MILWAUKEE — A bacteria spread through animal saliva, which forced the amputation of a man's hands and legs in June, has been linked to two other Wisconsin cases in recent years, including the death of a Milwaukee County woman.
Sharon Larson, 58, of South Milwaukee died June 23, not long after being nipped by her new dog, Bo, according to a report by WISN-TV.
And a 3-year-old Grant County boy, Liam Young, had his fingers and toes amputated in 2015 after he developed the same infection, his father said Saturday.
Both had tested positive for capnocytophaga canimorsus, a bacteria often found in the saliva of dogs and cats.
In June, Greg Manteufel of West Bend lost both hands and his lower legs because of the same bacteria, which entered his bloodstream, causing sepsis. Although he had contact with a few dogs just before he'd gotten the infection, none had bitten him.
The stories had the same pattern – flu-like symptoms that rapidly grew more serious, sometimes to the point of death.
"She just kept getting worse," Larson's husband, Daniel, told the TV station about his wife. "Now I feel like I lost my right arm, my best friend, my wife. It's tore me apart."
Hearing Larson's and Manteufel's stories caused memories to flood back to Chris Young, Liam's father, who remembers all too well when his son's seemingly minor flu symptoms grew so serious he was put into a medically induced coma and lost his fingers and toes.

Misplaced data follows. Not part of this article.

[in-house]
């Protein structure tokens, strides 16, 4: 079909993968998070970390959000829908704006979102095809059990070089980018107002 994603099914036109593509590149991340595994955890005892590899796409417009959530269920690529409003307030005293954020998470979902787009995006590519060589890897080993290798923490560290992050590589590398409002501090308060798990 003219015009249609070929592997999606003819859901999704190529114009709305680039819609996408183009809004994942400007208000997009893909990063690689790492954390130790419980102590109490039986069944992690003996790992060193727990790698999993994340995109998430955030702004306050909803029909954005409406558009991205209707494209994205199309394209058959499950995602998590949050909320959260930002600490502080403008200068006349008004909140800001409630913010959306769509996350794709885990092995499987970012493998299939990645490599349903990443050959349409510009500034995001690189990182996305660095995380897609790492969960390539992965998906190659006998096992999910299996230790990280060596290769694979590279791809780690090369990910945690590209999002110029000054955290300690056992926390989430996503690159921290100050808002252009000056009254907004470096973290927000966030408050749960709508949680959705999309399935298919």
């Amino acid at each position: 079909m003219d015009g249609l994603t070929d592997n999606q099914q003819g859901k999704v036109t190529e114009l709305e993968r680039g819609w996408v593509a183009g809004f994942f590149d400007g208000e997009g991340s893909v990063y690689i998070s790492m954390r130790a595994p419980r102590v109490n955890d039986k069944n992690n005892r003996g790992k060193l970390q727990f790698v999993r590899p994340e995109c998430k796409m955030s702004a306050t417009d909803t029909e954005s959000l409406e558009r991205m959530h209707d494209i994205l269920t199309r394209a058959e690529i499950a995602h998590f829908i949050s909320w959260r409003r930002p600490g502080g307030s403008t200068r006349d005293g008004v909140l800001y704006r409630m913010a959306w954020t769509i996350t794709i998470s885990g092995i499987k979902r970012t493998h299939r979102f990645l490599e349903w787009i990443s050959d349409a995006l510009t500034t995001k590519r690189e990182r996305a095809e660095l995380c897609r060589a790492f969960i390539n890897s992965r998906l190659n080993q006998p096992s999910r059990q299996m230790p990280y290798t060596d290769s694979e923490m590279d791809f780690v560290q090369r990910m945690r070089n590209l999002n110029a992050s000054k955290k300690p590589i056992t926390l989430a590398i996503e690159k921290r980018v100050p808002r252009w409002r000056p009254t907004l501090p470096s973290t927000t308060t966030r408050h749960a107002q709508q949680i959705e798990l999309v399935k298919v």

Doctors still aren't sure what caused the infection in Liam, now 5.
After a full genetic analysis of Liam and his parents, Chris Young said they discovered less than a month ago that capnocytophaga may have played a role.
"This was the first time I'd seen a story similar with that bacteria involved," Young said. "It was just kind of insane. It feels like it's starting to happen more, or people are just starting to discover what it actually is."
Although the bacteria is common and not harmful to pets, it can in rare cases make humans sick, according to the Centers for Disease Control and Prevention. About 30 percent of people who are infected die as a result, it said. The agency does not track it because it is considered so rare.
People who abuse alcohol, don't have a spleen, have weak immune systems, or have cancer, diabetes or HIV are at more of a risk to be affected by the bacteria, according to the CDC.
Neither Manteufel nor Larson reported any of these risk factors before the infection set in, according to NBC News. Both their illnesses began with flu-like symptoms that grew more serious within days of making contact with a dog.
"My mother was amazingly kind; she would do anything for others," Stacy Larson-Hruzek told NBC News. "Her smile will live on through her five grandkids, and a sixth on the way."